The argon atom has an analogous 3s2 3p6 configuration. There is also an empty 3d level, but it is at considerably higher energy than 3s and 3p (unlike in the hydrogen atom), so that 3s2 3p6 is still considered a closed shell for chemical purposes. The atoms immediately before and after argon tend to attain this configuration in compounds. There are, however, some hypervalent molecules in which the 3d level may play a part in the bonding, although this is controversial (see below).
For helium there is no 1p level according to the quantum theory, so that 1s2 is a closed shell with no p electrons. The atoms before and after helium (H and Li) follow a duet rule and tend to have the same 1s2 configuration as helium.
- The duet rule of the first shell—the noble gas helium has two electrons in its outer shell, which is very stable. (Since there is no 1p subshell, 1s is followed immediately by 2s, and thus shell 1 can only have at most 2 valence electrons). Hydrogen only needs one additional electron to attain this stable configuration, while lithium needs to lose one.
- Some reactive species such as carbenes have incomplete valence shells. These molecules often react so as to complete their octet.
- Some compounds with intermediate ionic-covalent character like boron trifluoride, silicon tetrafluoride, boron trioxide and silicon dioxide do not have a full octet valence shell due to their high ionicity. Such compounds are often good Lewis acids, which can react readily with Lewis bases.
- Free radicals (e.g. chlorine radical responsible for ozone depletion) contain atoms that have an odd number of electrons.
- For transition metals, the dodectet rule replaces the octet rule, due to the utilization of valence s and d orbitals (e.g., compounds such as the permanganate ion). Although the 18-Electron rule is universally used for many transition metal complexes, newer theoretical treatments support a model with the dodectet rule and the same explanation as typically employed for hypervalent molecules (See below).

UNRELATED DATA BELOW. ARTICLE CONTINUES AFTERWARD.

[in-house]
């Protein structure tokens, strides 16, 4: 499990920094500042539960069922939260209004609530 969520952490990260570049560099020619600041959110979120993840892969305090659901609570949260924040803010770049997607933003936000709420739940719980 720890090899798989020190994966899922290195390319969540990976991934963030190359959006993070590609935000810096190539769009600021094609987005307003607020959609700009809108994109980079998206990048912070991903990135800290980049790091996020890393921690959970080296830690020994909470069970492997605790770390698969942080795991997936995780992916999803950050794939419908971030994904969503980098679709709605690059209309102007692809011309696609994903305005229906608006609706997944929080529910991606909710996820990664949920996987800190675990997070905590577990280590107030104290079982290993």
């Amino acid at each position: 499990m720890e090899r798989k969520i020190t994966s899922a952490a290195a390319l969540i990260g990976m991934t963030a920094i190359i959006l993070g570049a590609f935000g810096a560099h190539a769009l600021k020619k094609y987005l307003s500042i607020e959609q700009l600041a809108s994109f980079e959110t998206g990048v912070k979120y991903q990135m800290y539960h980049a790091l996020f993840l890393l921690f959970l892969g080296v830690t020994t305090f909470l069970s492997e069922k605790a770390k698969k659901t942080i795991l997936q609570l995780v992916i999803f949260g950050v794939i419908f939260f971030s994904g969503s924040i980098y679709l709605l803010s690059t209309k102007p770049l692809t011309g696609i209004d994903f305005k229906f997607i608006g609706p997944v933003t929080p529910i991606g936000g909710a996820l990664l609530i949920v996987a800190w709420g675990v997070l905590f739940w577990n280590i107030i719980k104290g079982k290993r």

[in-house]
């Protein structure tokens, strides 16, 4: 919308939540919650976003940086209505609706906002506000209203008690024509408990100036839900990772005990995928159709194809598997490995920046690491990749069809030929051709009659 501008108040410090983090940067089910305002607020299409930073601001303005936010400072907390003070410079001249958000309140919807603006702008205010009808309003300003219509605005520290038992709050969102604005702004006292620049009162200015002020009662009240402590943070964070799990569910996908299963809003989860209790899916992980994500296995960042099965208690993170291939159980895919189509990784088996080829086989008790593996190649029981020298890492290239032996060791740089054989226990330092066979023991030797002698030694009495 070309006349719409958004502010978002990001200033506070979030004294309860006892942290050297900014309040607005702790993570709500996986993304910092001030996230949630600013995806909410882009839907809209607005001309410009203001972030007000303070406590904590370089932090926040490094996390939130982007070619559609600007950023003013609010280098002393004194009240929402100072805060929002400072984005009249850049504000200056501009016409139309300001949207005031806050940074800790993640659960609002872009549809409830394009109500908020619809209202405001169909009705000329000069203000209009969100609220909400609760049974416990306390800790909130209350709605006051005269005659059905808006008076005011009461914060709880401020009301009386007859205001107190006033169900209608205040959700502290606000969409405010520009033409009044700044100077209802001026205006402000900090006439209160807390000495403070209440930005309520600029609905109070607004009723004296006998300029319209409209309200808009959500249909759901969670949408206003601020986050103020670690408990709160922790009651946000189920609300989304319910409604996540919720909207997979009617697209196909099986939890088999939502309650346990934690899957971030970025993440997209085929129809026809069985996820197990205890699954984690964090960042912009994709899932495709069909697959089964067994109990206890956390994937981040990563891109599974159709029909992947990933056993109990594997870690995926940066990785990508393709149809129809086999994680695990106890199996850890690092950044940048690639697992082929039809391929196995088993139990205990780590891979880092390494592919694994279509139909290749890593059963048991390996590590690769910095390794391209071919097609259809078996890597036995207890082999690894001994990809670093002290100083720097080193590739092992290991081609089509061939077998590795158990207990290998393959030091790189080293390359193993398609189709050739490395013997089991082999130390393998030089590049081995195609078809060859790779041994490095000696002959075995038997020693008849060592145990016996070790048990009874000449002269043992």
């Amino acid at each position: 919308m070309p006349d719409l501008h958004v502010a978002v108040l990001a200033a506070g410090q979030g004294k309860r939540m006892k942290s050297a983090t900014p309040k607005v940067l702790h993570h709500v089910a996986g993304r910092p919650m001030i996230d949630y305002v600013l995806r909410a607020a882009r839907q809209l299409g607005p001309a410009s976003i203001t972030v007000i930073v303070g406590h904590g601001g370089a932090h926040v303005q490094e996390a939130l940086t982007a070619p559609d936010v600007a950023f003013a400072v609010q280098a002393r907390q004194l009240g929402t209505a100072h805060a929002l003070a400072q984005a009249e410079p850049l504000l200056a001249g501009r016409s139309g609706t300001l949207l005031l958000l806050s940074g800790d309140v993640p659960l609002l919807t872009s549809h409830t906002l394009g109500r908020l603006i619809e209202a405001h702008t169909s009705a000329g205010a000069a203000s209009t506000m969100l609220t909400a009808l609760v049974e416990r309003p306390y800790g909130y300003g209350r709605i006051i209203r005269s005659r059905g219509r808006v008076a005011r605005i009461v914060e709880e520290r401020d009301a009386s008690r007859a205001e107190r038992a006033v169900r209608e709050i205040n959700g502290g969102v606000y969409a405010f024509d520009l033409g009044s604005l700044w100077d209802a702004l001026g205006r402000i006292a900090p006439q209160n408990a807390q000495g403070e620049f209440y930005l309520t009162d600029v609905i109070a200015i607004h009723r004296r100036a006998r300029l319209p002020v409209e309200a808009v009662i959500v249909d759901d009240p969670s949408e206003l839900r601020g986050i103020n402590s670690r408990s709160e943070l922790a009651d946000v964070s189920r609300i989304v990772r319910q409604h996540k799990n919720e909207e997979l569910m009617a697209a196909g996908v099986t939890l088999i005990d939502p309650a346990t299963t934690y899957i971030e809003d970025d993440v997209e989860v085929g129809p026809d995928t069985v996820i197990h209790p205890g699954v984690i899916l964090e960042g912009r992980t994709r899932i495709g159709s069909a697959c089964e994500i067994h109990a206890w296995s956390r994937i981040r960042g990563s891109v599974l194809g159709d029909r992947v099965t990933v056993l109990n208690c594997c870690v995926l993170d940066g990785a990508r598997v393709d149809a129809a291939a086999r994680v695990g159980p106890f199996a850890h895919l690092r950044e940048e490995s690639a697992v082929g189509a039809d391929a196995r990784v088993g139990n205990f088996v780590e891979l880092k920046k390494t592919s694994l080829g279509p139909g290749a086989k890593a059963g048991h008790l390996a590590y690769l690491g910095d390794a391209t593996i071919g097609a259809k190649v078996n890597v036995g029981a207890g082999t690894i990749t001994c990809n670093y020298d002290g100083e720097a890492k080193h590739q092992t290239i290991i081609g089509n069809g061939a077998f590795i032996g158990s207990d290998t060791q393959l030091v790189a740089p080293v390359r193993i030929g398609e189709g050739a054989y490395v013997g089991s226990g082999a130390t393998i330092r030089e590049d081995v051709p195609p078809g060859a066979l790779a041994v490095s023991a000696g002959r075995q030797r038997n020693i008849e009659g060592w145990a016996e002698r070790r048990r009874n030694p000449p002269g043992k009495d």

- Certain free radicals (e.g. nitric oxide) do obtain octet configurations by means of a three-electron bond. Ground-state oxygen is actually a free radical (diradical) with two such bonds, which is universally represented as obeying the octet rule.
- Hypervalent molecules in which main group elements exhibit more than four bonds, for example phosphorus pentachloride, PCl5, and sulfur hexafluoride, SF6. The bonding in such molecules has been controversial. The outdated model considers that the P and S atoms (in PCl5 and SF6 respectively) form five and six true covalent bonds with the participation of d orbitals, in violation of the octet rule. The newer accepted model describes such molecules with non-bonding MOs (Molecular orbital theory) or resonance (Valence bond theory) and conforms to the octet rule and is supported by ab initio molecular orbital calculations, which show that the contribution of d functions to the bonding orbitals is small.
See also 
- Abegg, R. (1904). "Die Valenz und das periodische System. Versuch einer Theorie der Molekularverbindungen (Valency and the periodic system - Attempt at a theory of molecular compounds)". Zeitschrift für anorganische Chemie 39 (1): 330–380. doi:10.1002/zaac.19040390125.
- Lewis, Gilbert N. (1916). "The Atom and the Molecule". Journal of the American Chemical Society 38 (4): 762–785. doi:10.1021/ja02261a002.
- Langmuir, Irving (1919). "The Arrangement of Electrons in Atoms and Molecules". Journal of the American Chemical Society 41 (6): 868–934. doi:10.1021/ja02227a002.
- Ronald J. Gillespie (1998). "Covalent and Ionic Molecules: Why Are BeF2 and AlF3 High Melting Point Solids whereas BF3 and SiF4 Are Gases?". Journal of Chemical Education 75 (7): 923. doi:10.1021/ed075p923.
- Weinhold, Frank; Landis, Clark R. (2005). Valency and bonding: A Natural Bond Orbital Donor-Acceptor Perspective. Cambridge: Cambridge University Press. ISBN 0-521-83128-8.